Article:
Framing Threats to Gun Rights
One of the starkest differences between the NRA's more tranquil past and its current status as a highly politicized SMO is how the NRA talks about guns, gun control, and itself. Though the NRA became a political force after its 1977 internal coup, two decades passed before it embraced the culture wars and adopted its Gun Crusader identity. In 1996 the NRA produced a recruitment video narrated by Charlton Heston, who had not yet joined the NRA leadership, in which he warned that Americans could easily lose their Second Amendment gun rights, and, if that happened, the torch of freedom would lose its flame. Wayne LaPierre concluded the video in now typical NRA fashion, pitching the fight in grand terms: “You can join or recommit yourself to our crusade to save the Second Amendment.”1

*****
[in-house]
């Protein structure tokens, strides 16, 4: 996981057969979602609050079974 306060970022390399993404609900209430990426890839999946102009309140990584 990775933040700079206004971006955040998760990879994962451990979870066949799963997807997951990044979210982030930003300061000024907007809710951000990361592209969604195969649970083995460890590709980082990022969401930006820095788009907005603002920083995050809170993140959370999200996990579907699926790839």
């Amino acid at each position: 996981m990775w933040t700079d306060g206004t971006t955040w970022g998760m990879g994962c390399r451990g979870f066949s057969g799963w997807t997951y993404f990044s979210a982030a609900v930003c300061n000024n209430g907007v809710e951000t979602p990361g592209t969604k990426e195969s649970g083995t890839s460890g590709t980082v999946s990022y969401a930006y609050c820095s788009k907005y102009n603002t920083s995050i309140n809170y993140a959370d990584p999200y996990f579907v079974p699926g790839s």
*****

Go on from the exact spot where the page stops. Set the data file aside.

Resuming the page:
The NRA soon brought Heston aboard and officially began its crusade to defend gun rights and frontier masculinity, battling gun control advocates and liberal culture war foes. As soon as Heston joined, the NRA cranked up the volume, casting gun rights as a religious and moral imperative. “I remember when European Jews feared to admit their faith. The Nazis forced them to wear yellow stars as identity badges. So,” Heston questioned, “what color star will they pin on gun owners' chests?”2
Many would find this analogy offensive; there is no impending Holocaust against gun owners. But Heston's metaphor resonates with Gun Crusaders and reveals their intensely passionate gun rights ideology. Like Jews, Heston argued, gun owners should not have to fear who they are or what they believe in; the gun rights faith should not be surrendered in the face of a threat.
Heston's Nazi comparison is regrettable, but equating gun owners with a religion and identity is prescient. In theory, a gun owner could become a non-owner by just giving up his or her guns. In reality, Gun Crusaders are unlikely to abandon their guns and gun rights, just as Orthodox Jews are unlikely to abandon their faith and identity. For both, it is who they